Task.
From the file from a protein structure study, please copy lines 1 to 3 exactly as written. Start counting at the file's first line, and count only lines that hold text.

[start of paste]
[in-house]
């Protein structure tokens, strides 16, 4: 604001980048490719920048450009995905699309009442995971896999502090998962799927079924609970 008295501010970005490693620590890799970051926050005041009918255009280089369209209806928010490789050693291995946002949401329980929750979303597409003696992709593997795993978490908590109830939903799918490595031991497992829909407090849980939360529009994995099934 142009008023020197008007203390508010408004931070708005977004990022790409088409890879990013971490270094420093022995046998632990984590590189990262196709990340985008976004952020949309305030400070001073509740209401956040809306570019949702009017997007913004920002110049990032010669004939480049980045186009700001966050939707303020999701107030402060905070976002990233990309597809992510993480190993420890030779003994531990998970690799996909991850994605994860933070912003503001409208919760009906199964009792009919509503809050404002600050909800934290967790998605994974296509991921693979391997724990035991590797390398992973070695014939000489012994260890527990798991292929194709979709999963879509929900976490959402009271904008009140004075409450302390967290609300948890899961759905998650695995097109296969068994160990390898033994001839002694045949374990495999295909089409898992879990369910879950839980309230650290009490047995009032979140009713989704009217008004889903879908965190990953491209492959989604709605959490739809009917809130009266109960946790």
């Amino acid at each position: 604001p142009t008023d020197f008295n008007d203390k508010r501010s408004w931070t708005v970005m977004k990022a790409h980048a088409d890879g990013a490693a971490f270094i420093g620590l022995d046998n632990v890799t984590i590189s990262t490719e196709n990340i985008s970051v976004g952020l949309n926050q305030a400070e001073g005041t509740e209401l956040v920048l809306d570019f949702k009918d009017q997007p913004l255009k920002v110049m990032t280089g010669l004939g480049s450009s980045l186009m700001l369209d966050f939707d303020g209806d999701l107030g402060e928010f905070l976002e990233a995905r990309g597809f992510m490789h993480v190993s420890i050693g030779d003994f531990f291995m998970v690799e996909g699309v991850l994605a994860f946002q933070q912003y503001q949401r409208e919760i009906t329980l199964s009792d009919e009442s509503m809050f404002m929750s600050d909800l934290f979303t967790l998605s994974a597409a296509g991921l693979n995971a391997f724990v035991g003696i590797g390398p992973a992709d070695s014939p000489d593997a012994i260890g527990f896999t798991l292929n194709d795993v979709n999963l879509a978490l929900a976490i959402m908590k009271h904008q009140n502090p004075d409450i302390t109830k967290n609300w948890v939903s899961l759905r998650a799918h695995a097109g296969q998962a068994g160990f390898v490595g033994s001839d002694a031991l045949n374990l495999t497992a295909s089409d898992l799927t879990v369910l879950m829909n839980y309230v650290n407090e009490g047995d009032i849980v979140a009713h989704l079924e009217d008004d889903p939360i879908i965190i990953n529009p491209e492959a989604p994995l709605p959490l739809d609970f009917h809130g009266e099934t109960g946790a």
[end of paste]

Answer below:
[in-house]
């Protein structure tokens, strides 16, 4: 604001980048490719920048450009995905699309009442995971896999502090998962799927079924609970 008295501010970005490693620590890799970051926050005041009918255009280089369209209806928010490789050693291995946002949401329980929750979303597409003696992709593997795993978490908590109830939903799918490595031991497992829909407090849980939360529009994995099934 142009008023020197008007203390508010408004931070708005977004990022790409088409890879990013971490270094420093022995046998632990984590590189990262196709990340985008976004952020949309305030400070001073509740209401956040809306570019949702009017997007913004920002110049990032010669004939480049980045186009700001966050939707303020999701107030402060905070976002990233990309597809992510993480190993420890030779003994531990998970690799996909991850994605994860933070912003503001409208919760009906199964009792009919509503809050404002600050909800934290967790998605994974296509991921693979391997724990035991590797390398992973070695014939000489012994260890527990798991292929194709979709999963879509929900976490959402009271904008009140004075409450302390967290609300948890899961759905998650695995097109296969068994160990390898033994001839002694045949374990495999295909089409898992879990369910879950839980309230650290009490047995009032979140009713989704009217008004889903879908965190990953491209492959989604709605959490739809009917809130009266109960946790």
């Amino acid at each position: 604001p142009t008023d020197f008295n008007d203390k508010r501010s408004w931070t708005v970005m977004k990022a790409h980048a088409d890879g990013a490693a971490f270094i420093g620590l022995d046998n632990v890799t984590i590189s990262t490719e196709n990340i985008s970051v976004g952020l949309n926050q305030a400070e001073g005041t509740e209401l956040v920048l809306d570019f949702k009918d009017q997007p913004l255009k920002v110049m990032t280089g010669l004939g480049s450009s980045l186009m700001l369209d966050f939707d303020g209806d999701l107030g402060e928010f905070l976002e990233a995905r990309g597809f992510m490789h993480v190993s420890i050693g030779d003994f531990f291995m998970v690799e996909g699309v991850l994605a994860f946002q933070q912003y503001q949401r409208e919760i009906t329980l199964s009792d009919e009442s509503m809050f404002m929750s600050d909800l934290f979303t967790l998605s994974a597409a296509g991921l693979n995971a391997f724990v035991g003696i590797g390398p992973a992709d070695s014939p000489d593997a012994i260890g527990f896999t798991l292929n194709d795993v979709n999963l879509a978490l929900a976490i959402m908590k009271h904008q009140n502090p004075d409450i302390t109830k967290n609300w948890v939903s899961l759905r998650a799918h695995a097109g296969q998962a068994g160990f390898v490595g033994s001839d002694a031991l045949n374990l495999t497992a295909s089409d898992l799927t879990v369910l879950m829909n839980y309230v650290n407090e009490g047995d009032i849980v979140a009713h989704l079924e009217d008004d889903p939360i879908i965190i990953n529009p491209e492959a989604p994995l709605p959490l739809d609970f009917h809130g009266e099934t109960g946790a």